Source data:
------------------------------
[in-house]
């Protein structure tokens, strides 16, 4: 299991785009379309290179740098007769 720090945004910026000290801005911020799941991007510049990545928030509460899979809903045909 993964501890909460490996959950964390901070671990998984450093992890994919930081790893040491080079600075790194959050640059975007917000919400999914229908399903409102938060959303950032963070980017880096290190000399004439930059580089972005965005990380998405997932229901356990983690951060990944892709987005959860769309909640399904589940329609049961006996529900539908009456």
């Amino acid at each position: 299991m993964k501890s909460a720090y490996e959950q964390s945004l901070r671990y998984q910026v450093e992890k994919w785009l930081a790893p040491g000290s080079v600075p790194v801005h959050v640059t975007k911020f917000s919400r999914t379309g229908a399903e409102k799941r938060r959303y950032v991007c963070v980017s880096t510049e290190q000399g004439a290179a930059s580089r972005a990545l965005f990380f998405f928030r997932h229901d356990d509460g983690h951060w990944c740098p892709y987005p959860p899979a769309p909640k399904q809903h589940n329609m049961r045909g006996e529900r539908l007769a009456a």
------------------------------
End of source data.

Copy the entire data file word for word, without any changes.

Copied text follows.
[in-house]
């Protein structure tokens, strides 16, 4: 299991785009379309290179740098007769 720090945004910026000290801005911020799941991007510049990545928030509460899979809903045909 993964501890909460490996959950964390901070671990998984450093992890994919930081790893040491080079600075790194959050640059975007917000919400999914229908399903409102938060959303950032963070980017880096290190000399004439930059580089972005965005990380998405997932229901356990983690951060990944892709987005959860769309909640399904589940329609049961006996529900539908009456």
């Amino acid at each position: 299991m993964k501890s909460a720090y490996e959950q964390s945004l901070r671990y998984q910026v450093e992890k994919w785009l930081a790893p040491g000290s080079v600075p790194v801005h959050v640059t975007k911020f917000s919400r999914t379309g229908a399903e409102k799941r938060r959303y950032v991007c963070v980017s880096t510049e290190q000399g004439a290179a930059s580089r972005a990545l965005f990380f998405f928030r997932h229901d356990d509460g983690h951060w990944c740098p892709y987005p959860p899979a769309p909640k399904q809903h589940n329609m049961r045909g006996e529900r539908l007769a009456a």